Operatively connected to the delay amplifiers output is an initial attenuator 240 which is a diode in parallel with a resistor and is grounded by another resistor. The initial attenuator discriminates against noise or very small signals. The threshold voltage of the diode prevents any signal from passing through it until the signal is of a predetermined value. By discriminating against small signals, utilization is made of only the relatively strong signals which can be used to determine the position of the scintillation in the scintillator more accurately. More details of the initial discriminator are set forth in the above-noted applications.
Operatively connected to the initial discriminator 240 is a means for correcting distortion which results from placing the photomultiplier tubes substantially adjacent or close to the scintillator or from other causes. This means for correcting distortion 242 is illustrated specifically in FIG. 10 and includes an input including a resistor 243 of about 100 ohms, a diode 241 having about 0.6 volts threshold voltage and a resistor 241a of about 60 ohms which leads to bias D.C. voltage of about 0.3 volts and an A.C. bias voltage of about 0.8 volts peak to peak at 60 Hz. The values given are typical values and may be varied. The combined D.C. and A.C. bias voltages are used to increase the uniformity of the field. It was found that a pure D.C. bias voltage caused a diode conduction point which was too abrupt. When the diodes began to conduct, artificial areas of activity under the photomultiplier tubes were noticeable in the pattern. The use of an A.C. and D.C. bias voltage gives a range of threshold values at which the diode begins to conduct. The effect of the diode conduction is thus spread out so that uniformity is vastly improved and the areas under the photomultiplier tubes do not appear as areas of increased activity.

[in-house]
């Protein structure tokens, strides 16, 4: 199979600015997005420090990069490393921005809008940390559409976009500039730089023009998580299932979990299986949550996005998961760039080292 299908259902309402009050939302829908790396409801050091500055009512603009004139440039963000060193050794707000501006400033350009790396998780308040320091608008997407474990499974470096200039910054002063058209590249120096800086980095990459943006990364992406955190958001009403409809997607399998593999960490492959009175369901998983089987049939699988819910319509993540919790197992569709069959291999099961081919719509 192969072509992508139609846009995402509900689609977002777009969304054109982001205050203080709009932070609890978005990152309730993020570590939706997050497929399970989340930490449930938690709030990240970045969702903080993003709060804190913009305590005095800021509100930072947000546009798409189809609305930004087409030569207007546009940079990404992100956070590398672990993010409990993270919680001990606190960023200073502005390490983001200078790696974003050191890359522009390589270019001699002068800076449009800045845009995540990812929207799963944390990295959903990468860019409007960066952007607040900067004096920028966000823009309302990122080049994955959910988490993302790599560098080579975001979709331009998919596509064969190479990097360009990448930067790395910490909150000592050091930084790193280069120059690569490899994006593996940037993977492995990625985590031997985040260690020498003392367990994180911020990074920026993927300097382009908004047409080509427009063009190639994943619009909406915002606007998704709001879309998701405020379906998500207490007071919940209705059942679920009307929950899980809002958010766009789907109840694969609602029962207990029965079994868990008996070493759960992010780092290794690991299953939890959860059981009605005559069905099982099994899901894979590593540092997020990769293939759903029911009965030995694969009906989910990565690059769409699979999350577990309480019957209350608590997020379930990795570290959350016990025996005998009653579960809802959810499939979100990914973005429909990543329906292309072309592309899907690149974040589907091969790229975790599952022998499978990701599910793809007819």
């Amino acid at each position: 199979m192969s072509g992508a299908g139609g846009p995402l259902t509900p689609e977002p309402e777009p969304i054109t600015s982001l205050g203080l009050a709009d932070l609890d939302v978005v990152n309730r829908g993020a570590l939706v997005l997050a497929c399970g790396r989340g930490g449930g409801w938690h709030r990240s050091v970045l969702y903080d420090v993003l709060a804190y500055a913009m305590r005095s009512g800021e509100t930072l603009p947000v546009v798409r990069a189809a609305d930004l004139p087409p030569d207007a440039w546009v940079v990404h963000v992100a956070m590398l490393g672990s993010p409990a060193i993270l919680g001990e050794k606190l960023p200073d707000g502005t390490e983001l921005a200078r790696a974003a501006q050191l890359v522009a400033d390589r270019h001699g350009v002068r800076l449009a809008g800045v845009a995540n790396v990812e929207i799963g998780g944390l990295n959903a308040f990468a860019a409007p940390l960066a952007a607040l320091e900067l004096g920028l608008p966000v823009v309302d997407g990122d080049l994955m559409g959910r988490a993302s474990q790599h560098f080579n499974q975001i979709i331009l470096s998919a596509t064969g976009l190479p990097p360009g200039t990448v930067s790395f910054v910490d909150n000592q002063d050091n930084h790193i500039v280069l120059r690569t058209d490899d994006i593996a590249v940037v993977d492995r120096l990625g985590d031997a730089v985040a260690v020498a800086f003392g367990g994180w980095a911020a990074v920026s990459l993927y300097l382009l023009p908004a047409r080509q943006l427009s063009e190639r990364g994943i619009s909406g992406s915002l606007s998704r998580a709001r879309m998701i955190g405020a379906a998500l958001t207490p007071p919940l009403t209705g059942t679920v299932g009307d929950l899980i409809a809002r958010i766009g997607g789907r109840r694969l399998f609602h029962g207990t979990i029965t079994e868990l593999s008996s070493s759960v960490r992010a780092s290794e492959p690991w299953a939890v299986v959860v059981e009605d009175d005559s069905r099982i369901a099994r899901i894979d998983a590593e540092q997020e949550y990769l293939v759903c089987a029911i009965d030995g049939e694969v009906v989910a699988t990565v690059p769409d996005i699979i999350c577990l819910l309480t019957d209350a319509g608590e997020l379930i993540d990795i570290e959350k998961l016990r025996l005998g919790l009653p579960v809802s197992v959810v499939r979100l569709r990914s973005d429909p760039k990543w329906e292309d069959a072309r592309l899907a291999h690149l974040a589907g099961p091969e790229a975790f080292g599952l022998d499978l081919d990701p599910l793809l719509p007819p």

The bias improvement is highly significant since it improves uniformity. It is precisely non-uniformity of radioactive patterns that is a sign of diseased tissue. It is very important, if not critical, to have accurate areas of increased radioactivity which are due to tissue characteristics.
The diode 241 and resistor 241a are placed in parallel with the output from the diode of the biasing unit. Any voltage at the input has its current pass through resistor 243. If the voltage is not above the combined bias and threshold voltage, no current passes through the diode 241. At this point, the output will be directly proportional to the input. As the input voltage is increased, a value is reached where the diode 241 becomes forward biased. At this point, current flows through the diode 241 and resistor 241a and the output voltage is not directly proportional to the input voltage. Thus, the diode 241 and resistor 241a become an attenuating factor in the circuit. The bias voltage is adjustable and may be used to vary the output of the photomultiplier tubes that is transmitted in the circuitry. By using an A.C. bias voltage, spatial distortion and non-uniformity of the field can be virtually eliminated whether the photomultiplier tubes are adjacent to or spaced from the scintillation crystal. Non-linear response devices other than a diode bias could be used to correct for distortion and non-uniformity of field, such as a transistor.